What are three issues you most commonly deal with when the temperature starts to climb?
1. First, the hotter months bring a lot of pollen, which clogs up our HVAC units. One of our main issues in summer is keeping the units free of pollen.
2. Next, the Library hosts a variety of popular public programs during the summer, so the influx of people puts stress on the building. We could go from having one hundred to a thousand people in the building at one time. From a HVAC standpoint, adding that much heat into the building while simultaneously trying to cool it down places a strain on the system.
3. Finally, when it’s hot outside and cool indoors, the very fact of the doors opening and closing makes the temperature at the front of the building difficult to stabilize. The heat and humidity will enter the open doors and impact the temperature regardless.
How do you address those issues?
One of the tactics we’ve been using to combat stress on the building is programming coordination with other departments at the Library. When we know roughly how many people to expect in the building at a given time, we can prepare to schedule additional cleaning surrounding the events, traffic control, and miscellaneous tasks like emptying trash cans. Prior planning alleviates stress on the building so we’re prepared to handle the crowds as they come. In terms of cooling the building, we try to ensure the systems are running at their best.
What HVAC updates have you made since working at the Library and what impact have they made?
I have worked at the Library for three years, and when I came on, many of our units were at end-of-life. We undertook an intensive capital project of unit replacement.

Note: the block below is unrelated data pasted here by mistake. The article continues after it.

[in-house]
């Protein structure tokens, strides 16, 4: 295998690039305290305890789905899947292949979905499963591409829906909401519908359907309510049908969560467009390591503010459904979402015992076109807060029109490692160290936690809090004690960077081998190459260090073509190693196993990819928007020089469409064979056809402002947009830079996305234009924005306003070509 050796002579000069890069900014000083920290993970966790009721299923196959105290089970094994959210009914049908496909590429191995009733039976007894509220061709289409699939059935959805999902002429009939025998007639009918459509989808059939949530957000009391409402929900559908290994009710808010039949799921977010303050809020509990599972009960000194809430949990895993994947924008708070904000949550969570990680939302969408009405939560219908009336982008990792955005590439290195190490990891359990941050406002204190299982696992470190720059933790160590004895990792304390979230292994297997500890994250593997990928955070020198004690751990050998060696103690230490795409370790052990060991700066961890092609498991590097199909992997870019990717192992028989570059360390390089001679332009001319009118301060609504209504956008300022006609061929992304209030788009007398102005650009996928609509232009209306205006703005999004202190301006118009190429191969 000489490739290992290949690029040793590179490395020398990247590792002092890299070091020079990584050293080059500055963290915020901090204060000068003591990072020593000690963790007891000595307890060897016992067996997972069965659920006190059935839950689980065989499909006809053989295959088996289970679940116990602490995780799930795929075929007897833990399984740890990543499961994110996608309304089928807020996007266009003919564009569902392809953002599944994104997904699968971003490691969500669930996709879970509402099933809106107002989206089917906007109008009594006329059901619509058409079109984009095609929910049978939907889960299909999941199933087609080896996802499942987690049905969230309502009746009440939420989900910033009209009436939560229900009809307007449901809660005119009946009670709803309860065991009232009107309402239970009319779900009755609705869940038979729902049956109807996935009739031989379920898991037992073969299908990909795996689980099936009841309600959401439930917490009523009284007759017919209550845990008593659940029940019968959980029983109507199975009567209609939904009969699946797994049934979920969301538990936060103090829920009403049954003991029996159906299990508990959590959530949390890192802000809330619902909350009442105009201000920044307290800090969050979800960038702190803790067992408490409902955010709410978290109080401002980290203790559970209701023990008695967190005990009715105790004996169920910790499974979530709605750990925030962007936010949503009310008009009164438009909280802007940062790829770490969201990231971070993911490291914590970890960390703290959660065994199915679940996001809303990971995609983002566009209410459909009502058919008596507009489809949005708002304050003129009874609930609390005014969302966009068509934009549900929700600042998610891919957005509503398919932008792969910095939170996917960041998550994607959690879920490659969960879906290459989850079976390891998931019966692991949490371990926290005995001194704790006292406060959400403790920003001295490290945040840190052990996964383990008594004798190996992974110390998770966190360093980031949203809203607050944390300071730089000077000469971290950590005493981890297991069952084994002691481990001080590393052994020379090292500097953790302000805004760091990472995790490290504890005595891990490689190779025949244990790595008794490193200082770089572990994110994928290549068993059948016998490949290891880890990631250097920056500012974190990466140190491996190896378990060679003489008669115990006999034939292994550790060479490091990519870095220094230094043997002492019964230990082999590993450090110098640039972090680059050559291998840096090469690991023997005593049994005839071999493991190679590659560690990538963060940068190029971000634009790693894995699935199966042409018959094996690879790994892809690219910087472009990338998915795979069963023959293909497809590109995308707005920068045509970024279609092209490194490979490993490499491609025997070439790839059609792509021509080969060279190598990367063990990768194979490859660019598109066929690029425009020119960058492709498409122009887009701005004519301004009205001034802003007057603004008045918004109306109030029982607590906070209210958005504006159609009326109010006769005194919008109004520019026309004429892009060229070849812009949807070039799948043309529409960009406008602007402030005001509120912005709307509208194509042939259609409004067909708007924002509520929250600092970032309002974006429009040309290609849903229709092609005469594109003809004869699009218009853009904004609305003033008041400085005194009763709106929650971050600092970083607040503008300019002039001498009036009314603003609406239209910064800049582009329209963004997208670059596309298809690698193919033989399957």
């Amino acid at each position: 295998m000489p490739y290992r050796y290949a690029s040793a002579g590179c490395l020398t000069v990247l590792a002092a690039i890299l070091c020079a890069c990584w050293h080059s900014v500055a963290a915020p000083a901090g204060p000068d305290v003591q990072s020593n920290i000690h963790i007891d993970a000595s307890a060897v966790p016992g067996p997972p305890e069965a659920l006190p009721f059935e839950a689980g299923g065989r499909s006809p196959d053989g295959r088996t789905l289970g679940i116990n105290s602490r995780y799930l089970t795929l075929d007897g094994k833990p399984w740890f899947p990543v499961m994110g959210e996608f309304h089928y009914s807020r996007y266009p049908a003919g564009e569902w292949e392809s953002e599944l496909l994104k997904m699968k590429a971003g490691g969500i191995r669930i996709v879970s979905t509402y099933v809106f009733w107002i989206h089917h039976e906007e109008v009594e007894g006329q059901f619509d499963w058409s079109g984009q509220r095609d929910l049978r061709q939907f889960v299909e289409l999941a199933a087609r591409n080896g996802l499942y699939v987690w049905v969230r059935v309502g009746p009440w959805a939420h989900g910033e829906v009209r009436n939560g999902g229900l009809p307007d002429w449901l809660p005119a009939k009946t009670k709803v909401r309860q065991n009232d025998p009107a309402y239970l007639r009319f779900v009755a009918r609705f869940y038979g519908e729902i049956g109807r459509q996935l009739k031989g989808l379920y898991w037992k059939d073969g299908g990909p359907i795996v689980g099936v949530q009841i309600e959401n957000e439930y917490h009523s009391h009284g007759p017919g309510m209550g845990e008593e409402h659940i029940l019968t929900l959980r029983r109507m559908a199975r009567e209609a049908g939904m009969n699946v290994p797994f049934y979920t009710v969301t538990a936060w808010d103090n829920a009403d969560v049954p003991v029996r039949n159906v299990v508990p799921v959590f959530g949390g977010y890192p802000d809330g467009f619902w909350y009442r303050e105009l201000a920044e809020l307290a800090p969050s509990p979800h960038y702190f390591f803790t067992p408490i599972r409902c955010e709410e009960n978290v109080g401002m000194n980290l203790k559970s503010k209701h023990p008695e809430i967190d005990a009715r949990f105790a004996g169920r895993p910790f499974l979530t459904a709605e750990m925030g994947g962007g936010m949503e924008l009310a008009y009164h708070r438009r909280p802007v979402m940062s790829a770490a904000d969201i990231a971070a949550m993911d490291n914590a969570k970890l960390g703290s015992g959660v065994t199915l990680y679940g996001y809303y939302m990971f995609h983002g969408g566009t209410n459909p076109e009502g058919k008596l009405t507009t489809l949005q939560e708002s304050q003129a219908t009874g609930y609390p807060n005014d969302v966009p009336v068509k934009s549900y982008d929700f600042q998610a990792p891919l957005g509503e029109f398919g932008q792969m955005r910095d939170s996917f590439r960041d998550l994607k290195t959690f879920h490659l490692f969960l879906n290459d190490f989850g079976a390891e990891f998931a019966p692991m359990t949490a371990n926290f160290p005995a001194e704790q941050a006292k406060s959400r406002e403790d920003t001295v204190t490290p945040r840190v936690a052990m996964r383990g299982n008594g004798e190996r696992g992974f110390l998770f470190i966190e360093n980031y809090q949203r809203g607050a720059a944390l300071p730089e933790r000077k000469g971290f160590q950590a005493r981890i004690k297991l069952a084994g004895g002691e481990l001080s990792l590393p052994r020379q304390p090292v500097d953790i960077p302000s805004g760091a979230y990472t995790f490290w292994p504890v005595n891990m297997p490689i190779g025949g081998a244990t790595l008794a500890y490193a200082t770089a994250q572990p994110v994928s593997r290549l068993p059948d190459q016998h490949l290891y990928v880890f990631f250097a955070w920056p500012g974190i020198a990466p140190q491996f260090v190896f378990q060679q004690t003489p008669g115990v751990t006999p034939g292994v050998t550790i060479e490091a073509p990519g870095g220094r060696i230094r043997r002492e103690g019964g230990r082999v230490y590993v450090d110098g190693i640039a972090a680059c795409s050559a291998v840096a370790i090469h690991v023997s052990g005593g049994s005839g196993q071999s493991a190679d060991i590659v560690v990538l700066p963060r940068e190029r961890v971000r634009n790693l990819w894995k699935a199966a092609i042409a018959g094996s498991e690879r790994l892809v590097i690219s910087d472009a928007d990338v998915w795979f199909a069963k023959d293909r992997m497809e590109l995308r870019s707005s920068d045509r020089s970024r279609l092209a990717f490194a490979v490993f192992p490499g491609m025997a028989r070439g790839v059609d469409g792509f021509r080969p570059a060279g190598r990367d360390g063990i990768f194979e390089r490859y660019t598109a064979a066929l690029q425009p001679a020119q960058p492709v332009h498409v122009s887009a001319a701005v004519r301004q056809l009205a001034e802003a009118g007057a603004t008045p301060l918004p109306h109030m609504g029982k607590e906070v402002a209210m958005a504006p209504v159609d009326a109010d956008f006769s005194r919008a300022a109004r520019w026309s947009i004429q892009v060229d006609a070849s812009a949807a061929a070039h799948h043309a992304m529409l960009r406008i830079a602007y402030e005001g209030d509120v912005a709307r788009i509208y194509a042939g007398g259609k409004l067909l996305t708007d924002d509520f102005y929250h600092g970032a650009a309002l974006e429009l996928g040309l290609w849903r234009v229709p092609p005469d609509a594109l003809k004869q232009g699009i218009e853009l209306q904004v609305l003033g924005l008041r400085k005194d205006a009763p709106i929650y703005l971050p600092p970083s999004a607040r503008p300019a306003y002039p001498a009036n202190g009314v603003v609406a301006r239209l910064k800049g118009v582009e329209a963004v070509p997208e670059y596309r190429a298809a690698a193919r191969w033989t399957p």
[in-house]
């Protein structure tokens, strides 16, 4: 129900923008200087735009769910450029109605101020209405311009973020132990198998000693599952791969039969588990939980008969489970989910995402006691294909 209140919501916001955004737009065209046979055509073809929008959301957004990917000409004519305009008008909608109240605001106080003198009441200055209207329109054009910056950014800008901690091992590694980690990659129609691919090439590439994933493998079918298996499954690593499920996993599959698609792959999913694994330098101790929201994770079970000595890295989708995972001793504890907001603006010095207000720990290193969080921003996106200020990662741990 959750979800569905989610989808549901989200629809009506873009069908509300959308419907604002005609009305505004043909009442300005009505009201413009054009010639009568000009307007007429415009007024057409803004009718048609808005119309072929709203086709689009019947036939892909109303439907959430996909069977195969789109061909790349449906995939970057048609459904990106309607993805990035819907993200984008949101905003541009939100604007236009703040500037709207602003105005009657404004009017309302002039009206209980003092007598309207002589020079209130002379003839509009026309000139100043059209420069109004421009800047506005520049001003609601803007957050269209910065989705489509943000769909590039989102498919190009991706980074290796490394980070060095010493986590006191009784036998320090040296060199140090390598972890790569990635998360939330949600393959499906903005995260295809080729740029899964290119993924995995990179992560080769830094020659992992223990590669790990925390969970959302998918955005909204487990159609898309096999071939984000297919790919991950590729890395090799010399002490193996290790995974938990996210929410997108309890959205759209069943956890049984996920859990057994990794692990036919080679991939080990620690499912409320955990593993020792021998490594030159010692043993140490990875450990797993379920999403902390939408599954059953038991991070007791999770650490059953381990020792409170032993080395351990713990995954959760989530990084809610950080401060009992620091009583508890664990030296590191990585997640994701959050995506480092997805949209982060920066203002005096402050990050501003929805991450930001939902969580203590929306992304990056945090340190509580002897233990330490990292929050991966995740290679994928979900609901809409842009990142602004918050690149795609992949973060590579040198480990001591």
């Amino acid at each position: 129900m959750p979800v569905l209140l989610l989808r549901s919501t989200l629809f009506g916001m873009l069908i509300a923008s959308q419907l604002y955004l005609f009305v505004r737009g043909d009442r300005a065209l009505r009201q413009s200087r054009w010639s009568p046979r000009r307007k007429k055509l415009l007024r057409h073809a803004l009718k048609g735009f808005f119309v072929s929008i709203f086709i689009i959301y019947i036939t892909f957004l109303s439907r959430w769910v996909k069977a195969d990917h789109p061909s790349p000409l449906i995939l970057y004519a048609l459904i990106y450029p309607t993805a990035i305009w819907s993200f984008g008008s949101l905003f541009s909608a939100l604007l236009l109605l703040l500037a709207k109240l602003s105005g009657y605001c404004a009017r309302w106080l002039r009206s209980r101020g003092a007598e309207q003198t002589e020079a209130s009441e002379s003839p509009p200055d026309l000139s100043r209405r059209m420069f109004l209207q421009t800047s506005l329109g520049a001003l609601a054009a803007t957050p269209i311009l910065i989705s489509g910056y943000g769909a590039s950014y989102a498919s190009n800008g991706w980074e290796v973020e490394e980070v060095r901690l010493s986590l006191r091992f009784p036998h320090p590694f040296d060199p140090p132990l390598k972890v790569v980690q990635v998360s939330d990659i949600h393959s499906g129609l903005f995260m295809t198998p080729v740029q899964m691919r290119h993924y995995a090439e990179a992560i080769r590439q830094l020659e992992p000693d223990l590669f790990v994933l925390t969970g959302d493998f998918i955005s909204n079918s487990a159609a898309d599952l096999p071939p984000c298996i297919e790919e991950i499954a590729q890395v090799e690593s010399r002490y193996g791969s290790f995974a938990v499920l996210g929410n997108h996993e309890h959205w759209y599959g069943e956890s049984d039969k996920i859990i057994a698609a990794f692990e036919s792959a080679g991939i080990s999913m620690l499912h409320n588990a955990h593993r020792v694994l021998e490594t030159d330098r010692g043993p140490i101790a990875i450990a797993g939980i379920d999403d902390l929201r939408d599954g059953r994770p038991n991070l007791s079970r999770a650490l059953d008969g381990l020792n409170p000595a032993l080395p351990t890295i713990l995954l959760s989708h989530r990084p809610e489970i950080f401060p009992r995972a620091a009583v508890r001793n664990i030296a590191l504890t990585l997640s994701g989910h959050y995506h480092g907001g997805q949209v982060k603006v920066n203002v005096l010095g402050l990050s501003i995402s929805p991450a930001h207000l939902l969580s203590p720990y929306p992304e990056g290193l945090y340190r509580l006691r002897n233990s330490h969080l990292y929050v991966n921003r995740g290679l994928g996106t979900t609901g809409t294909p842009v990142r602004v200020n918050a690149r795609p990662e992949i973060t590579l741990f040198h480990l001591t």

We have instituted a number of other changes including installing more efficient air filters and auto-changeover thermostats.
We also instituted a policy of central control of the thermostats—now, the staff must request a change in temperature from the facility department, instead of allowing just anyone to touch it. We’ve worked on air balancing and added destratification fans to move the air around. Lastly, I sent a technician to professional training so we have someone in-house to assist us in case the vendor is booked up.
What are some tactics you utilize to keep costs down during the hot months?
One tactic that has helped cut costs is switching to LED lighting, which minimizes the heat produced by the lights.
But the most influential step has been unit replacement—before that, in the summer, we were plagued with technical problems, and we funneled thousands of dollars into equipment that was twenty years old. While replacing the units was a big cost up-front, now we do primarily preventative maintenance. It’s not a constant battle. Since my arrival at the Library, our maintenance costs have decreased significantly.
How do your general priorities shift in the summer, as opposed to the wintertime?
From a facility standpoint, our project schedule is far more intense in summer. We lay low all winter, working on smaller indoor projects, then go full force in summer to get our projects completed before the end of the fiscal year. We plan window repairs, parking lot paving, landscaping, and roof repairs as soon as the cold weather subsides. And, of course, in the summer, keeping the building cool is a big priority.
Tell me a bit more about your background in facility management.
I received a Mechanical Engineering degree from Missouri University of Science & Technology, and I started out in Plant Engineering, which shares a lot of similarities with facility management but on a manufacturing plant. I worked in project management, and that led me into working for AT&T. I had everything under my belt—telecommunications, facilities, and actual telephone systems. When I left AT&T, I returned to the sphere of facilities management. About a year and a half ago, I received my certification as a facility management professional through IFMA. I have been at my current position at the Library for almost three years, and I’m proud of the progress we’ve made.